Tuesday, November 17, 2009
True Life Secrets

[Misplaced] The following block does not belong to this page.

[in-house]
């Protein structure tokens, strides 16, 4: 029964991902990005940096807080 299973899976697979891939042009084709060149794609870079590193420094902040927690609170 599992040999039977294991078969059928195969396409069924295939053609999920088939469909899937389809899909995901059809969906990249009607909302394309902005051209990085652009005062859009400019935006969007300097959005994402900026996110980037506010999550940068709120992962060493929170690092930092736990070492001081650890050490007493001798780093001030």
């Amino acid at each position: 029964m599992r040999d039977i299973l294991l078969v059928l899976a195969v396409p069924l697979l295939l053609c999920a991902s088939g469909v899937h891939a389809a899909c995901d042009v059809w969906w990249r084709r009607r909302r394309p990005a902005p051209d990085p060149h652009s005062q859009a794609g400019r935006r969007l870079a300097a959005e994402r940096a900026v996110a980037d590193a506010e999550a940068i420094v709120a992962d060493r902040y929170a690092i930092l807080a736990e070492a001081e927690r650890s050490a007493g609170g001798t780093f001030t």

Sequential Crush is what motivated me to start this blog, and I'm going to stay with the romance comic theme. It's my favorite genre, and there's a lot that can be extracted from even a cursory glance across the covers and pages of these books. They speak of the times out of which they emerged, and are often thought of as reflecting transient phases in the development or evolution of society. Yet they also reveal aspects of human nature that are more subtle, more persistent, and maybe just as true today as back in the 50s, 60s, or 70s when most romance comics were published. More recent attempts at the genre tend to deliberately take a cynical standpoint towards romance. Case in point the DC Vertigo second series of Heart Throbs, supposedly what romance, if you can call it that, is really like in the 21st century. But despite gender equality, the breakdown of the family, more widespread acceptance of diversity in all its forms, there are certain things about the way heterosexual males and females relate to each other that have a timeless quality to them. Take this cover of True Life Secrets #23, for example. Published by Charlton Comics (Nov/Dec 1954, reprinting Fox's My Desire Intimate Confessions #4 from 1950, with a yellow instead of red background for the cover), it depicts, in admittedly no uncertain terms, the position women find themselves in, in some form or another, in a materialistic patriarchal society. When men hold the power in a world convinced that the pursuit of material ownership is the purpose of life, women have to use whatever other means they have at their disposal to acquire the desired objects.